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Indiana Jones and nuking the fridge survival

  1. Feb 24, 2012 #1
    I know it's just a movie, but I had a question about "Indiana jones and the Kingdom of the Crystal Skull." I'm writing a blog post and infographic about the scene where he hides in a refridgerator to protect him from a nuclear blast. I was hoping for some help from physics experts instead of making stuff up.

    Here's the scene on YouTube if you haven't seen it.

    The scene is ridiculous, but Lucas recently said there's a 50/50 chance of survival.

    In fact, it was Spielberg who “didn’t believe” the scene. In response to Spielberg’s fears, Lucas put together a whole nuking-the-fridge dossier. It was about six inches thick, he indicated with his hands. Lucas said that if the refrigerator were lead-lined, and if Indy didn’t break his neck when the fridge crashed to earth, and if he were able to get the door open, he could, in fact, survive. “The odds of surviving that refrigerator — from a lot of scientists — are about 50-50,” Lucas said. - /Film


    I compiled a bunch of data from various websites and some of them conflict or don't answer enough questions to be useful. I compiled it into a rough spreadsheet here.

    Assuming he found a commercial lead-lined fridge (which didn't exist) and the fridge was hermetically sealled (impossible) and he was able to maintian a safe crash position in it here's my question.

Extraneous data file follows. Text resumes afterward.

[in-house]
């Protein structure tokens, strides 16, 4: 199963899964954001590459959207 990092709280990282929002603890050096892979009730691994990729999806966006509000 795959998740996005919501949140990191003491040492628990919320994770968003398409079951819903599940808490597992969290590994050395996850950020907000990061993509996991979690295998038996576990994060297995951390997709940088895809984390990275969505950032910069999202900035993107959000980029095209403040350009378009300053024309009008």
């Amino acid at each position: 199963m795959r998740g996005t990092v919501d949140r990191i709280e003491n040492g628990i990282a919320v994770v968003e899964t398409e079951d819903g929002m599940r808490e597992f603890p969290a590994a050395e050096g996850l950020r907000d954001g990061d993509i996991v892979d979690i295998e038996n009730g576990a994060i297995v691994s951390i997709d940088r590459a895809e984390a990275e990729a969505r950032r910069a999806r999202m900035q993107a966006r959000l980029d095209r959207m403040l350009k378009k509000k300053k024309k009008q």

What would I need to calculate his survival rate? I really appreciate any help that you can provide.

    Here are some of my references
    http://en.m.wikipedia.org/wiki/Nevada_National_Security_Site
    http://en.m.wikipedia.org/wiki/Project_56_(nuclear_test [Broken])
    http://howto.wired.com/wiki/Survive_a_Nuclear_Blast
    http://www.stardestroyer.net/Empire/Science/Nuke.html
    http://m.wikihow.com/Survive-a-Nuclear-Attack
    http://www.bt.cdc.gov/radiation/nuclearfaq.asp [Broken]
    http://en.wikipedia.org/wiki/Effects_of_nuclear_explosions
    http://www.slashfilm.com/george-lucas-insists-nuke-fridge-survive/
    http://nuclearweaponarchive.org/Nwfaq/Nfaq5.html
    http://www.nationalterroralert.com/nuclear/
    http://www.atomicarchive.com/Effects/index.shtml
     
    Last edited by a moderator: May 5, 2017
  2. jcsd
  3. Feb 24, 2012 #2

    gulfcoastfella

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    keep in mind that the only thing George Lucas ever hears these days is "yes, it's possible".
     
  4. Feb 24, 2012 #3
    I'm assuming that you are in this forum because you want to know about the likeliness that radiation would kill him. Death by acute radiation poisoning requires quite a bit of radiation. Most of those who do die of "acute' radiation doses live for around a week and become weak/sick slowly over that time. To die from radiation within minutes you need much more radiation than would kill you over a week. Based on the movie I will assume that he got so little radiation he didn't even get sick from it.

    A fridge would shield you from alpha and most beta. If it were lead lined it would shield you from pretty much all alpha, beta and low energy gamma. Some of the high energy gamma would still get through.